Jetpack 2.3.1 CUDA unmet dependencies

Hello everyone

I am new to the Jetson Tx1 GPU and have been trying to install the new jetpack but facing few obstacles.
Kindly let me know what am I am going through here.

I downloaded the new jetpack and run it in the terminal, but during installation I get a error saying Installing CUDA toolkit for ubuntu 14.04 8.0.34 failed.

When I check the cuda_host_tx1.log it says:

The following packages have unmet dependencies:
cuda-toolkit-8-0: Depends: cuda-samples-8.0(>= 8.0.34)but it is not going to be installed
cuda-toolkit-8-0: Depends: cuda-documentation-8.0(>= 8.0.34)but it is not going to be installed

E:unable to correct problems,you have held broken packages.

I tried to reload the broken packages by sudo apt-get install -f and retry installing jetpack but still face same error.

Kindly advice.

Was the install to a desktop x86_64 host machine? This is where JetPack actually installs…and you’d need the nVidia graphics card and driver before CUDA would be able to install. More information on the machine being installed to might help.

Are you running Ubuntu 14.04 on your desktop? I got these same errors when trying to install on 15.10 and 16.04 desktops with earlier Jetpack releases.

Hello @linuxdev and @sperok

The host machine x86_64 ubuntu 14.04 LTS.
I had no problems previously when I had installed the Jetpack 2.0. I had exactly followed the video from JetsonHacks online.

But currently I get the above mentioned errors when installing the latest Jetpack 2.3

I checked for the drivers with the following and got the following:

§ glxinfo|egrep “OpenGL vendor|OpenGL renderer*”

OpenGL vendor string: Intel Open Source Technology Center
OpenGL renderer string: Mesa DRI Intel® Sandybridge Mobile*

My question is if I was successful with jetpack 2.0 on the same host machine , why am I facing the errors now?

@sperok : were you successful in installing same on 14.04 ubuntu?

There’s the problem…CUDA (and CUDA-dependent packages) require the nVidia driver (which only works with nVidia graphics cards). It looks like you’re using an Intel graphics card and not an nVidia graphics card. What is the graphics card info on the host?

Note that a Jetson can be flashed and get various packages added to it even if the host can’t handle the CUDA packages. I suspect any previous install with that particular host to a Jetson did not install CUDA to the host unless the host had a different video card at the time.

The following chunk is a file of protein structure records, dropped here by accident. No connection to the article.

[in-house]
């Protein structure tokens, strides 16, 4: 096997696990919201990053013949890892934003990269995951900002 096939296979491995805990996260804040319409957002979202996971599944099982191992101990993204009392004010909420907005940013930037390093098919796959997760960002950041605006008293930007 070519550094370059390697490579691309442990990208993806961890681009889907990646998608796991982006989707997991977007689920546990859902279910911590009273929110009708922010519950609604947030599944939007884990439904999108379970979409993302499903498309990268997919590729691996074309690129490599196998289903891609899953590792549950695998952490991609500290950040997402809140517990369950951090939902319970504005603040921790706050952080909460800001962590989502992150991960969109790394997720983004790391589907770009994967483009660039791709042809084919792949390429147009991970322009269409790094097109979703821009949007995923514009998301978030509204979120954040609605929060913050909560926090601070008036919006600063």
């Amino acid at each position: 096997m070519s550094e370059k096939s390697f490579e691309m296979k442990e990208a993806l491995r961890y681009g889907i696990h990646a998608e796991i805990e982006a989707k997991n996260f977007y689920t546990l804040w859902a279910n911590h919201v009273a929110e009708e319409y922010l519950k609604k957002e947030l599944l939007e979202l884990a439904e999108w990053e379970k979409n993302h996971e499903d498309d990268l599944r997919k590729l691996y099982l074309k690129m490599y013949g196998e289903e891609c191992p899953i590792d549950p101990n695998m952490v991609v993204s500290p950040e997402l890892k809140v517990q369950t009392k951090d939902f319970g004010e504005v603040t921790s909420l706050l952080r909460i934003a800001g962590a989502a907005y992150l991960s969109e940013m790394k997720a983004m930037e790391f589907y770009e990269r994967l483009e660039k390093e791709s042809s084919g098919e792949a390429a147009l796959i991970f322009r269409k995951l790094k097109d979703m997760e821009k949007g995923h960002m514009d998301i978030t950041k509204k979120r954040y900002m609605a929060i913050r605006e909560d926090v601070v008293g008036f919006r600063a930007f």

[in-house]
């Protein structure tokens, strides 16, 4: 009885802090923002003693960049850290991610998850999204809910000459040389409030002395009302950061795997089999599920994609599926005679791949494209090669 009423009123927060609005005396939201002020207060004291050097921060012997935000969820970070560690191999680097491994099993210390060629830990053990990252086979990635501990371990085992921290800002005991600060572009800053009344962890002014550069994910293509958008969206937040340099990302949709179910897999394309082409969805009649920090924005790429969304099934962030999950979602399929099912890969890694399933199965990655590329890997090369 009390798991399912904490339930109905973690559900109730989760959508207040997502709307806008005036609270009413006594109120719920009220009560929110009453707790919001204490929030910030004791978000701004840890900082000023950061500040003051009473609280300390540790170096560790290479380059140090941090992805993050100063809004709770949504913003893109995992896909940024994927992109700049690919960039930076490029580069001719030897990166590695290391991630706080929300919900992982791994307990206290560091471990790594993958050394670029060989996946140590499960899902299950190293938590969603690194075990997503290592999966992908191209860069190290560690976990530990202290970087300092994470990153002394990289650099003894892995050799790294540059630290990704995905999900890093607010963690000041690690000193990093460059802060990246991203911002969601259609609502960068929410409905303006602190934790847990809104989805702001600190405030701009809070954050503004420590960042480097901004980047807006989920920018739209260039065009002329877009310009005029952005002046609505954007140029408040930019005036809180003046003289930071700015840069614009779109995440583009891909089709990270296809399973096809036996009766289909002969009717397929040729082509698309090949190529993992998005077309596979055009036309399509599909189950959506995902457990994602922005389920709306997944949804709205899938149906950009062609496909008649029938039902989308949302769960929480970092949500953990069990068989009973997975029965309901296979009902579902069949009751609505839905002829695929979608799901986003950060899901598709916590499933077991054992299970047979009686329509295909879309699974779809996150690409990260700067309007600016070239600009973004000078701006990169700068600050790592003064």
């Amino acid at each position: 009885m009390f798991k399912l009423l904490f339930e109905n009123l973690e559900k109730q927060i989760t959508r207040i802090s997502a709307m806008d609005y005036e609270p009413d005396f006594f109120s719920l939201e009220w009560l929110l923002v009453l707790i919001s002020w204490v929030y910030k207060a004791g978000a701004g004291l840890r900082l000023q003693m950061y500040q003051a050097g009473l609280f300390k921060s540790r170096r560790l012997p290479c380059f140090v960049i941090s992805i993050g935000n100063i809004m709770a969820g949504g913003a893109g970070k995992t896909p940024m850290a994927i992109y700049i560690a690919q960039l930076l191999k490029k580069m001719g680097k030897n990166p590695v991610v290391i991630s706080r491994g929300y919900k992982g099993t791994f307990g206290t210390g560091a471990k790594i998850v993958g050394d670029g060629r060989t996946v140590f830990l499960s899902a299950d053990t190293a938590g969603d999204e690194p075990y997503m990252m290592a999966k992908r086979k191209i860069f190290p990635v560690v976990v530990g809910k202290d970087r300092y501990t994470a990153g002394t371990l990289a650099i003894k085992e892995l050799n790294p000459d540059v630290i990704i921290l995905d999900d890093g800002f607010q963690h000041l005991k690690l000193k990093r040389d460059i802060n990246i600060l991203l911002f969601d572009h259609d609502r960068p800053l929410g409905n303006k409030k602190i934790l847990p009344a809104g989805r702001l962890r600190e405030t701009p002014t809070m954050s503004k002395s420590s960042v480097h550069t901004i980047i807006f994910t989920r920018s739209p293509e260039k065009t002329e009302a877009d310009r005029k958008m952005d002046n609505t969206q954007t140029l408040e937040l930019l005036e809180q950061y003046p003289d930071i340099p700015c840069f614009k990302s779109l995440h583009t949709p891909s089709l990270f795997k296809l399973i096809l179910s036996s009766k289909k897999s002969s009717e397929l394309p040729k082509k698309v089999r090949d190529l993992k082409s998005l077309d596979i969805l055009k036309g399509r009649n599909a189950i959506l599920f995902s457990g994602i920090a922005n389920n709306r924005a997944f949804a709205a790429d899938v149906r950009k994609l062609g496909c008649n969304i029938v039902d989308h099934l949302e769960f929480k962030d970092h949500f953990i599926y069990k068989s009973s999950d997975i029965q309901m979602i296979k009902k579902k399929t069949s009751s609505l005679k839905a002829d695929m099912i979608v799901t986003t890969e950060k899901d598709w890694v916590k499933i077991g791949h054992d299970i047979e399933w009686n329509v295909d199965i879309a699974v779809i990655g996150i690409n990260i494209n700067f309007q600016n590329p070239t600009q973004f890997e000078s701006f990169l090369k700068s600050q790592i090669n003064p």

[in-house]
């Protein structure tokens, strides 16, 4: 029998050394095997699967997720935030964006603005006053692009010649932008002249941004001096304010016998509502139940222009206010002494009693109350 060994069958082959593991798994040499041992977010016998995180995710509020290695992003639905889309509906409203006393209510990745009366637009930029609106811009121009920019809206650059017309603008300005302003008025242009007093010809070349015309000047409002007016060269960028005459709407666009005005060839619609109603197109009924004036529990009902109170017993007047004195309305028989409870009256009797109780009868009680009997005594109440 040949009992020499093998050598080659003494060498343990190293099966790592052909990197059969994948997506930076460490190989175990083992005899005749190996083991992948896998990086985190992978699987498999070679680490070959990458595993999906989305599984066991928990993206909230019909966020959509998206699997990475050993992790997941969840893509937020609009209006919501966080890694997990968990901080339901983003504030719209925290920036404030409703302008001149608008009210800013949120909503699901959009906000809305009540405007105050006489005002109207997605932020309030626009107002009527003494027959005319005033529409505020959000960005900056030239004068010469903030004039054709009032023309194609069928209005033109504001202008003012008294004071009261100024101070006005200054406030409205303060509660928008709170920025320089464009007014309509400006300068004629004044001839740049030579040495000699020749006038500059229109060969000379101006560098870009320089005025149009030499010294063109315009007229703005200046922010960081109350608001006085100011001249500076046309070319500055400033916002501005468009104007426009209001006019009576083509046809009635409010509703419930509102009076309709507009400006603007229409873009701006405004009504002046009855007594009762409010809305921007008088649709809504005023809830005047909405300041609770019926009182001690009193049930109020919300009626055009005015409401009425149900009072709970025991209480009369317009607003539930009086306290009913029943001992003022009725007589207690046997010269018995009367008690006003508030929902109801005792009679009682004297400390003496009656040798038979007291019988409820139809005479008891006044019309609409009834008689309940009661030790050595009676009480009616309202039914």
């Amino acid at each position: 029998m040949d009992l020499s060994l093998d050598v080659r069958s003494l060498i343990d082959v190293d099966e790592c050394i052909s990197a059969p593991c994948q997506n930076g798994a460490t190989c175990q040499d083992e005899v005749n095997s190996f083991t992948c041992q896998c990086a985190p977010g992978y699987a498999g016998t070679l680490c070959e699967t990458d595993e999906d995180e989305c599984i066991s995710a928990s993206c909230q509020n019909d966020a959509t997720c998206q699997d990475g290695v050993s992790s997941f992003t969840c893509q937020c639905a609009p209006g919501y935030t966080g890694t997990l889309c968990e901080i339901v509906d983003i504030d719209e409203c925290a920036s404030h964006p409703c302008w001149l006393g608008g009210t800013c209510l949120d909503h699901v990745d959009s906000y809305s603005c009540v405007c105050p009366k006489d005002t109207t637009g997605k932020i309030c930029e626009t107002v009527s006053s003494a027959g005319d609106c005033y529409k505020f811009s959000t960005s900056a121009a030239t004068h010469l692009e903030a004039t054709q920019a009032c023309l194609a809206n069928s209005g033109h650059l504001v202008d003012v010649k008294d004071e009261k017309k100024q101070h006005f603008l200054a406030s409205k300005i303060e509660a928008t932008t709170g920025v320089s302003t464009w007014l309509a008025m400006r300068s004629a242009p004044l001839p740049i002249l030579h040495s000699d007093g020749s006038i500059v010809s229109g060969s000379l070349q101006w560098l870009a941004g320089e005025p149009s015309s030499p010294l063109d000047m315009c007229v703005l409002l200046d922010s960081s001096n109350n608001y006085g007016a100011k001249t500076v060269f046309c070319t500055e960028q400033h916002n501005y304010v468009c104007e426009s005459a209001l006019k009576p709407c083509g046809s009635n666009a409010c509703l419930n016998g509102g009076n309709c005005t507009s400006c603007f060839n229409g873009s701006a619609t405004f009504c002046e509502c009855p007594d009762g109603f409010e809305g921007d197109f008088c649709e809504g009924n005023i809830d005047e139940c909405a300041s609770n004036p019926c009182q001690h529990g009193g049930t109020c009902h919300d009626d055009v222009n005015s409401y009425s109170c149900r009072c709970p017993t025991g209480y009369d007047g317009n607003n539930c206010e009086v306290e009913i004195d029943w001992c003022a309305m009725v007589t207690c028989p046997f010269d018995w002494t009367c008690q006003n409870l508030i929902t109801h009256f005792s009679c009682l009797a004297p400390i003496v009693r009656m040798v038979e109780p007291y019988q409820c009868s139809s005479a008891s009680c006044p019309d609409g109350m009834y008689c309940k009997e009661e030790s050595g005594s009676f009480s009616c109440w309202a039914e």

I have the cuda installed on Jetson and also have a f-rcnn source code working.
But the program runs only for few minutes and later displays a stackflow error.

Is it possible to code directly on the jetson without the host?

I have not looked in quite some time to see if nvcc is available on the Jetson itself. I have a Fedora host and currently JetPack is the only way to install CUDA on a JTX1 (and JetPack requires an Ubuntu 14 host). Perhaps someone who has used JetPack for a recent install can comment on whether nvcc can be installed to the Jetson itself. In the case of other programming (C/C++, so on) it is easy to develop on the Jetson.

I have a frcnn model running on jetson but it only runs for 30seconds and throws an error saying
Check failed:error==cudaSuccess(4 vs 0) unspecified launch failure
check failure stack trace

Any advice on this?

Compile with debug symbols and run in gdb. You should be able to get a stack frame via the “bt” (backtrace) command. From there you may be able to see specific parameters and function for the failure.


I run my program in gdb and got an error
check failure stack trace
Program received signal SIGABRT, aborted
at …/ports/sysdeps/unix/linux/libc-do-syscall.S.44: No such file or directory

later I tried to backtrace it


Python exception <class ‘gdb.MemoryError’> cannot access memory at 0xfffee59c

Any advice for this?

I’m not very good with Python debugging, but if this were C/C++, I’d think the code has an abort() function call in it. Is there some sort of abort() call in the Python code itself?

The “No such file or directory” would mean you don’t have debug symbols available, which is not at all surprising on something so low level. Seems like that is probably part of a cross compile tool chain or sysroot. The “strace” command could actually provide some information, but the amount of output would be huge, and I’m not sure if you’d have to do something special to get strace under Python or not. If this were just a binary you’d do something like this:

strace -oTraceLog.txt <progname>
tail -n 200 TraceLog.txt
# ...examine log for "abort" or "abrt"...

If it turns out that the abort was via code in the program, then you could examine what possibly calls this abort. There is also a strong chance the call is from the Python interpreter itself, in which case the issue is some standard memory availability check.

Assuming it is a memory issue, you might want to run “htop” and watch memory use as things go along (and this is the simplest thing to test). Perhaps it is as simple as needing more memory (in this case it would mean adding swap to work around limited physical RAM).